What does knee pain have to do with your diet? Could tight hips be related to the TV binge-watching that pushes back your bedtime? The reality is, your joints and your lifestyle are more intermingled than you might think. In 2021, the Centers for Disease Control and Prevention reported that 20% of adults suffer chronic pain — often caused by injured muscles, tendons and ligaments around the joints. But instead of localized treatment, you may need a lifestyle reboot. Here’s how an emerging field of medicine may help.
“Lifestyle medicine is built upon six pillars of health: a plant-based, whole-food diet; physical activity; stress relief; avoidance of risky substances; social connections; and quality sleep,” says Dr. Nicole Solomos, Lifestyle and Sports Medicine Physician at White Plains Hospital Physician Associates in Somers and Hawthorne.
Like pieces of a puzzle, these six concepts interlock to promote weight loss, decrease inflammation, and strengthen muscles and ligaments — all of which ease strain on our joints, which often bear excess weight they were not designed to carry.
At a healthy weight, joints will feel better, explains Dr. Solomos. “Even modest weight loss of 10% can reduce pain or symptoms by 50%,” she says.
More broadly, adds Dr. Solomos, the lifestyle medicine approach helps to reduce the risk of chronic diseases like diabetes or heart disease, or at least alleviate their symptoms. She stresses there are no hard-and-fast rules to lifestyle medicine, only guidelines to help shape routines that stick. “Every person needs to have their own plan for moving, eating, socializing, and sleeping that works for them. Lifestyle medicine, at its heart, is changing the way you live to improve health and well-being,” she explains.
Dr. Solomos shares a few lifestyle medicine tips that can go a long way toward reducing joint pain and boosting overall health:
Eat more whole foods
Replace meals that contain additives like sugar with fruits and veggies, beans and grains, nuts and fish. “I don’t ‘restrict’ foods from my patients,” Dr. Solomos says. “Instead, I encourage them to eat more whole foods and fewer processed ones.”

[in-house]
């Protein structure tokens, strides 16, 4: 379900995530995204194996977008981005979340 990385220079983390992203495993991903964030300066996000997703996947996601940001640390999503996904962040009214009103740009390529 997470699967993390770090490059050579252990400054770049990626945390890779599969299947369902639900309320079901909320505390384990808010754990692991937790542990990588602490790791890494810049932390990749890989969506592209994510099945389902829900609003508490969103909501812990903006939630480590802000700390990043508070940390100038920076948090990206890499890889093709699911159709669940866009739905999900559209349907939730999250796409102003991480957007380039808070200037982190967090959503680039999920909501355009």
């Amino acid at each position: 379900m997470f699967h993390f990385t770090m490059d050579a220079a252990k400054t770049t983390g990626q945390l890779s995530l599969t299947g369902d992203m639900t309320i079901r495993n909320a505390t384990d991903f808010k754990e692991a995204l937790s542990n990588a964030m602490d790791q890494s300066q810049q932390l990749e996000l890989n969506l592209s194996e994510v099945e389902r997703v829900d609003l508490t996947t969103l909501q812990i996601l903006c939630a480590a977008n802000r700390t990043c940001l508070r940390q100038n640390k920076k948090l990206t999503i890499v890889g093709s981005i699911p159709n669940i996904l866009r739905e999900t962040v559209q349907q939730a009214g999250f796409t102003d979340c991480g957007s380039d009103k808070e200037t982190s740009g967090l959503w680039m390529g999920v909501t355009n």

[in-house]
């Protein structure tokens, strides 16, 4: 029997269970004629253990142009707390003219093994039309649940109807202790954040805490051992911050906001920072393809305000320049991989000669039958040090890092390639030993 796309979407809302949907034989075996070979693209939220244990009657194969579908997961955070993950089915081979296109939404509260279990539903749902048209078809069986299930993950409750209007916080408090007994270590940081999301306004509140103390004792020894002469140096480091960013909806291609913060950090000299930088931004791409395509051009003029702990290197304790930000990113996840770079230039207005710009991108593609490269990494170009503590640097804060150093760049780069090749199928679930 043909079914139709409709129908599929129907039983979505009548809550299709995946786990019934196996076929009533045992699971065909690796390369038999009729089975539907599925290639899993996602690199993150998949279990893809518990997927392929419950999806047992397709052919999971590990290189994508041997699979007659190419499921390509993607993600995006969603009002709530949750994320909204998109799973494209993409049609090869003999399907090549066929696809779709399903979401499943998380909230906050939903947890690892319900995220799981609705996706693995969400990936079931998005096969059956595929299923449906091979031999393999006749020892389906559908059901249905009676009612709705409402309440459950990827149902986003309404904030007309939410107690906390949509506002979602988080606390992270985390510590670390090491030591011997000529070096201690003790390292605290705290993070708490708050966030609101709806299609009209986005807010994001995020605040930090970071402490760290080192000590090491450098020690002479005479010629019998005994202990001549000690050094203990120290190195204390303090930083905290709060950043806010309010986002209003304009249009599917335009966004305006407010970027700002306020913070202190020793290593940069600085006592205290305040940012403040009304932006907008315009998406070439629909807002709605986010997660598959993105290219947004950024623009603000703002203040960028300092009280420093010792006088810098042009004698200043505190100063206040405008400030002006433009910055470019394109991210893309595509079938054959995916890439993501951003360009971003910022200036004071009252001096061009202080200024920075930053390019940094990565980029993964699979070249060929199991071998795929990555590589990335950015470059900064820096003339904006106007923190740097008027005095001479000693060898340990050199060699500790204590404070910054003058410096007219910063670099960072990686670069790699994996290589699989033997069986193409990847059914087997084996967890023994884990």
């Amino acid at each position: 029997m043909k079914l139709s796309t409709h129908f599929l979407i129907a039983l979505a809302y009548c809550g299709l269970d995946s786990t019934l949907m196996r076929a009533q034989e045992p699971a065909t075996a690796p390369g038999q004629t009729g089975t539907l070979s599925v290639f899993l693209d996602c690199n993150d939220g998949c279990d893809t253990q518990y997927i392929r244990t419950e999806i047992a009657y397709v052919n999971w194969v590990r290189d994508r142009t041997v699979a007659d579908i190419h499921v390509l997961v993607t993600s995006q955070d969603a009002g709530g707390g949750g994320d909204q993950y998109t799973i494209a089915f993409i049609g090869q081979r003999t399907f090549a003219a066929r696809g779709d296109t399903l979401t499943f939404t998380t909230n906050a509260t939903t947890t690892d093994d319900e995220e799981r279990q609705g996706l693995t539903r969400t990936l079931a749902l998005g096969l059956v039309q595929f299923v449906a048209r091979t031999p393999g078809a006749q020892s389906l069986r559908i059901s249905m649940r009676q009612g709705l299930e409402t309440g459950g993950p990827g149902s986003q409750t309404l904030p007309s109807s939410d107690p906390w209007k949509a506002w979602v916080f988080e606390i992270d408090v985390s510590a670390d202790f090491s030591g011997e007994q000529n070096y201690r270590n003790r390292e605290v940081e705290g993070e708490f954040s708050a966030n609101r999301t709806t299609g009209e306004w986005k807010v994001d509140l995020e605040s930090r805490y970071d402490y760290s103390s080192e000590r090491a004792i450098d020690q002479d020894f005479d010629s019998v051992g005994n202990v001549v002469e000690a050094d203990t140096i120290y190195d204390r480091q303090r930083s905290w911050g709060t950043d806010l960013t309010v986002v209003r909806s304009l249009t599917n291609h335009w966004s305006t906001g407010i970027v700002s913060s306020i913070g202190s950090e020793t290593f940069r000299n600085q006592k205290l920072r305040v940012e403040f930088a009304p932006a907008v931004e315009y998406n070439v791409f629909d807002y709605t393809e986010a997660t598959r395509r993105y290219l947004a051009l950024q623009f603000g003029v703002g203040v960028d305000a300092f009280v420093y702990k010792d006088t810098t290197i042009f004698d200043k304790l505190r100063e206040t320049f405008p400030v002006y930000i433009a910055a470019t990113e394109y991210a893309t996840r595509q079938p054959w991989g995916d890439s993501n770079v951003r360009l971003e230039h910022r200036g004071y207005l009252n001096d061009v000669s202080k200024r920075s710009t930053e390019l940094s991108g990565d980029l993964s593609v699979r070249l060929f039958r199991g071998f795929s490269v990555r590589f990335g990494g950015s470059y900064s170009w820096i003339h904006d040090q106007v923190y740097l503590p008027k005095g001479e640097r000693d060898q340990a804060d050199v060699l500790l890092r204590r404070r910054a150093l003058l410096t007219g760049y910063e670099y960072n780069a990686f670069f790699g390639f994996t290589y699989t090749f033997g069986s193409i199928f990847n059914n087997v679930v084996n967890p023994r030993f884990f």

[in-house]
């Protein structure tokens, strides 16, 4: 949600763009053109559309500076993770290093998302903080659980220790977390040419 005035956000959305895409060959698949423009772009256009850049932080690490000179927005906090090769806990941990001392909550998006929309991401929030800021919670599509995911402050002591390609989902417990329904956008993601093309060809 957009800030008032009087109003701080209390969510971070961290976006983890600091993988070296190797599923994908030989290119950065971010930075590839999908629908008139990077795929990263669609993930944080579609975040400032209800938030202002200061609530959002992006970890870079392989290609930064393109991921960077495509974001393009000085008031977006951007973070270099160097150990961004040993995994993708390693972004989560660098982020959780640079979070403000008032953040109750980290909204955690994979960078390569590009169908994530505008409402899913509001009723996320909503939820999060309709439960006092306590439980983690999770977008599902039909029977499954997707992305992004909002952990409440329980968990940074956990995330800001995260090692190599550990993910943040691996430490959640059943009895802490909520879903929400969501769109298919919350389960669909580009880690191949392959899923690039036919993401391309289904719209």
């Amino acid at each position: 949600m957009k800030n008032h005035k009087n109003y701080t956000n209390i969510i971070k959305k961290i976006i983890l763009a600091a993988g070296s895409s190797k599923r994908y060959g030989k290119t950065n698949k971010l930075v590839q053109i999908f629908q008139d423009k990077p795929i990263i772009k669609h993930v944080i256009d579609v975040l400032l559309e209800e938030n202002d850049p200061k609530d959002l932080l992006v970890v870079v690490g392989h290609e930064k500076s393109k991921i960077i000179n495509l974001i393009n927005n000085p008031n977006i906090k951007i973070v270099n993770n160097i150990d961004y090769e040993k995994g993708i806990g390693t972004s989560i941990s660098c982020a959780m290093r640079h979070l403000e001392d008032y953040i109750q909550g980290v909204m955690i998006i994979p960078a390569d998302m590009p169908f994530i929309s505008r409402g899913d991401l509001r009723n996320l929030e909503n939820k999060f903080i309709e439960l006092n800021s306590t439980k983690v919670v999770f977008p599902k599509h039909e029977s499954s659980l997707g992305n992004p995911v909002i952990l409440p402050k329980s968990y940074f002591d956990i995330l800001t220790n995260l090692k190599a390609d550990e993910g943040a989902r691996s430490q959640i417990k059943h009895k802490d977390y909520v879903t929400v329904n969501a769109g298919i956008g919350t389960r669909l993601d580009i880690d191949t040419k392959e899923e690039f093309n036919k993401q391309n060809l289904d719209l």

Find an outlet for stress – ideally, with other humans
“Chronic stress affects joints, as stress leads to a spike in our cortisol level which throws off insulin. That leads to insulin resistance, resulting in weight gain,” Dr. Solomos explains. Finding outlets for stress can be effective for fighting joint pain; one of the best outlets, in Dr. Solomos’ opinion, is connecting with people socially. Getting out and about supports multiple lifestyle-medicine tactics, all at once. “Checking in with family, having a walking partner, or asking a friend to hold you accountable for goals all promote your physical and mental health,” she says.
Make time for sleep
Sleep is so important that last year, the American Heart Association added sleep to its checklist of essentials for cardiovascular health, which is key to reducing weight and relieving joint pain. “During restful sleep, your body is repairing itself to lower cortisol and stress hormones,” explains Dr. Solomos.
Get on your feet
“Physical activity doesn’t have to be formal exercise,” Dr. Solomos says. Raking leaves, chopping wood or walking with a friend all count; any kind of movement helps maintain muscle mass while promoting weight loss.
Protect your joints at home with these multitasking moves:
Dr. Solomos recommends the following exercises to start the journey toward better joint health. Complete these moves two to three times per week, modifying the exercises and number of reps as you need, anywhere from six to 20.
Bridge pose stretches the glutes and hamstrings. Isolate one leg at a time if it feels better.
Crab walk targets the quads and glutes.
Lateral leg steps hit the core and glutes.
Seated knee extensions protect the knees.
Planks (on your knees or against the wall) are the gold standard of core stabilizers.
Dr. Nicole Solomos is a sports medicine and lifestyle medicine physician at White Plains Hospital Physician Associates. For an appointment, visit WPHPA.org or call (914) 631-7777 (Hawthorne), (914) 375-7777 (Yonkers) or (914) 849-7075 (Somers).